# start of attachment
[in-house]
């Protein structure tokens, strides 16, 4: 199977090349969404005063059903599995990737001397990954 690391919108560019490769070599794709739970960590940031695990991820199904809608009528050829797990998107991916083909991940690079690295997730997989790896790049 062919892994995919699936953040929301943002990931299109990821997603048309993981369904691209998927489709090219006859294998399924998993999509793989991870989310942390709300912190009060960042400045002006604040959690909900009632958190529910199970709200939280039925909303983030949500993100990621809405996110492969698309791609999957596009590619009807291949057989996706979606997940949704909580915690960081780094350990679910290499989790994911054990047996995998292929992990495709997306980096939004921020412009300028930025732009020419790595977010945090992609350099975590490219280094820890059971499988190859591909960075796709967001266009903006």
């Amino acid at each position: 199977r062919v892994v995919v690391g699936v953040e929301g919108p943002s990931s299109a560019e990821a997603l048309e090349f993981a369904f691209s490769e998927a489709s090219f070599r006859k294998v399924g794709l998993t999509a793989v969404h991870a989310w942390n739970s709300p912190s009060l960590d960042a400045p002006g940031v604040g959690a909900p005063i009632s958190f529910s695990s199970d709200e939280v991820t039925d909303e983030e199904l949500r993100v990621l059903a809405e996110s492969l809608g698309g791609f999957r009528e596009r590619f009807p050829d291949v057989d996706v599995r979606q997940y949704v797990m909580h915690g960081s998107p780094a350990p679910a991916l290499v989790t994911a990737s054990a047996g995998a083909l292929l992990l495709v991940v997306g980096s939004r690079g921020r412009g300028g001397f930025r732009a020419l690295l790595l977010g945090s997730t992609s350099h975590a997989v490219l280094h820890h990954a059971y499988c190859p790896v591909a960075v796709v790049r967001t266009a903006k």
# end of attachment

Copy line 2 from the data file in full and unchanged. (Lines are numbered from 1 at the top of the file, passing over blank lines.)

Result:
């Protein structure tokens, strides 16, 4: 199977090349969404005063059903599995990737001397990954 690391919108560019490769070599794709739970960590940031695990991820199904809608009528050829797990998107991916083909991940690079690295997730997989790896790049 062919892994995919699936953040929301943002990931299109990821997603048309993981369904691209998927489709090219006859294998399924998993999509793989991870989310942390709300912190009060960042400045002006604040959690909900009632958190529910199970709200939280039925909303983030949500993100990621809405996110492969698309791609999957596009590619009807291949057989996706979606997940949704909580915690960081780094350990679910290499989790994911054990047996995998292929992990495709997306980096939004921020412009300028930025732009020419790595977010945090992609350099975590490219280094820890059971499988190859591909960075796709967001266009903006």